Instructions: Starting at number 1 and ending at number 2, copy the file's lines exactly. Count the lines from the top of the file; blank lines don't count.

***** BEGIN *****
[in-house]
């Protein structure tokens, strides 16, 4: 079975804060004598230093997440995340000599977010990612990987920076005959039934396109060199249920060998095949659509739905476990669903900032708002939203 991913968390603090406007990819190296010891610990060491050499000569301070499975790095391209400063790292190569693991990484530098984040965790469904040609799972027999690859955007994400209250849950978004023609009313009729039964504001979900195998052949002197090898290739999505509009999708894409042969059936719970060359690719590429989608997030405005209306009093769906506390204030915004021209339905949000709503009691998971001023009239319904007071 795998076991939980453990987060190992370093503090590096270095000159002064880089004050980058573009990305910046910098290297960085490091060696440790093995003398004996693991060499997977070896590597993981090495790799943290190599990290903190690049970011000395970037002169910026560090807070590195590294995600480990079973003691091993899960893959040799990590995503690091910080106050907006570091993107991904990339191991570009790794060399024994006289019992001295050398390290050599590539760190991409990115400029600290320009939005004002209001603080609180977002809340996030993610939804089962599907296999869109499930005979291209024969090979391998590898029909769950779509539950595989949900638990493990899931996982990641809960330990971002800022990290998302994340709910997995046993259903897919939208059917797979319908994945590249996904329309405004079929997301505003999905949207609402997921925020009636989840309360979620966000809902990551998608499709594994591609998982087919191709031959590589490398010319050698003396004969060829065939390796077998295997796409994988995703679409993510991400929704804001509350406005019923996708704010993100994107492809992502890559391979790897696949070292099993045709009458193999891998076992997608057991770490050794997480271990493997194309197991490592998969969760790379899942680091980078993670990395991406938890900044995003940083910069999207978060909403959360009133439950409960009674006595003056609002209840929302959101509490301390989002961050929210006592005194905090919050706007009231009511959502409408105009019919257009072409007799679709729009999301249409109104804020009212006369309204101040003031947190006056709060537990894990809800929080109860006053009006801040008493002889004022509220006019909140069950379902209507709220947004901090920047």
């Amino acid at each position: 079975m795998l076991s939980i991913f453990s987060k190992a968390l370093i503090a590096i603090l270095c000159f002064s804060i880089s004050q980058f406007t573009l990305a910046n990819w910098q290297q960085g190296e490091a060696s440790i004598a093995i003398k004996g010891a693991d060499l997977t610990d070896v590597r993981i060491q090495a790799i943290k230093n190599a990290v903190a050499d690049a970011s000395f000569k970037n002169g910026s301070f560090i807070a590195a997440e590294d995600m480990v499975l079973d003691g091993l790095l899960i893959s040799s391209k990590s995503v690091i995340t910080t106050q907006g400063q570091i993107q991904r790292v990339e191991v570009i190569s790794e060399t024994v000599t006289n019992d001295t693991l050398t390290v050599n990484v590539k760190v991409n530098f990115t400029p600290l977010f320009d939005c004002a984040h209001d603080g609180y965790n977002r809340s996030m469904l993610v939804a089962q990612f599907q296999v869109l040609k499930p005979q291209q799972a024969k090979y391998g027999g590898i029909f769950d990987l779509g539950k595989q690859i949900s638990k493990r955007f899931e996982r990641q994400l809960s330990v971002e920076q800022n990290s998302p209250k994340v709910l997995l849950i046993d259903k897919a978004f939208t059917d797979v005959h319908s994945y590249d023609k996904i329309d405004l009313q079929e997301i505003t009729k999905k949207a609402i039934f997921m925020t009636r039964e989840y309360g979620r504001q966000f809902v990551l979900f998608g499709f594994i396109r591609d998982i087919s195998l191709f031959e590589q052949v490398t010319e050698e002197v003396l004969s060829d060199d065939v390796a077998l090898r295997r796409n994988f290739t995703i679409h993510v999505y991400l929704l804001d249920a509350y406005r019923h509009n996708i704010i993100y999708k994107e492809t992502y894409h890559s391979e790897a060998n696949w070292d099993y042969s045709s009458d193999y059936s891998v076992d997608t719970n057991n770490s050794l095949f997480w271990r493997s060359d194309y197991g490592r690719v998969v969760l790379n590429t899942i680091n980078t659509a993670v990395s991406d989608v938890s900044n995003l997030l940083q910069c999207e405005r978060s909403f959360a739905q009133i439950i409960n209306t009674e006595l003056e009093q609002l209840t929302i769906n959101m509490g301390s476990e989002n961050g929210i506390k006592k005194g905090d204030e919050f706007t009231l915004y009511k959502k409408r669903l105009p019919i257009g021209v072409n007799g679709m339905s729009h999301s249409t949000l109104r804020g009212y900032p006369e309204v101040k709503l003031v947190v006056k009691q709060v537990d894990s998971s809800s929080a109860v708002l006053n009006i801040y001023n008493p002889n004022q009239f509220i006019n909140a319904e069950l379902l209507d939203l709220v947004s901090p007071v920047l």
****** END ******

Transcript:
[in-house]
């Protein structure tokens, strides 16, 4: 079975804060004598230093997440995340000599977010990612990987920076005959039934396109060199249920060998095949659509739905476990669903900032708002939203 991913968390603090406007990819190296010891610990060491050499000569301070499975790095391209400063790292190569693991990484530098984040965790469904040609799972027999690859955007994400209250849950978004023609009313009729039964504001979900195998052949002197090898290739999505509009999708894409042969059936719970060359690719590429989608997030405005209306009093769906506390204030915004021209339905949000709503009691998971001023009239319904007071 795998076991939980453990987060190992370093503090590096270095000159002064880089004050980058573009990305910046910098290297960085490091060696440790093995003398004996693991060499997977070896590597993981090495790799943290190599990290903190690049970011000395970037002169910026560090807070590195590294995600480990079973003691091993899960893959040799990590995503690091910080106050907006570091993107991904990339191991570009790794060399024994006289019992001295050398390290050599590539760190991409990115400029600290320009939005004002209001603080609180977002809340996030993610939804089962599907296999869109499930005979291209024969090979391998590898029909769950779509539950595989949900638990493990899931996982990641809960330990971002800022990290998302994340709910997995046993259903897919939208059917797979319908994945590249996904329309405004079929997301505003999905949207609402997921925020009636989840309360979620966000809902990551998608499709594994591609998982087919191709031959590589490398010319050698003396004969060829065939390796077998295997796409994988995703679409993510991400929704804001509350406005019923996708704010993100994107492809992502890559391979790897696949070292099993045709009458193999891998076992997608057991770490050794997480271990493997194309197991490592998969969760790379899942680091980078993670990395991406938890900044995003940083910069999207978060909403959360009133439950409960009674006595003056609002209840929302959101509490301390989002961050929210006592005194905090919050706007009231009511959502409408105009019919257009072409007799679709729009999301249409109104804020009212006369309204101040003031947190006056709060537990894990809800929080109860006053009006801040008493002889004022509220006019909140069950379902209507709220947004901090920047």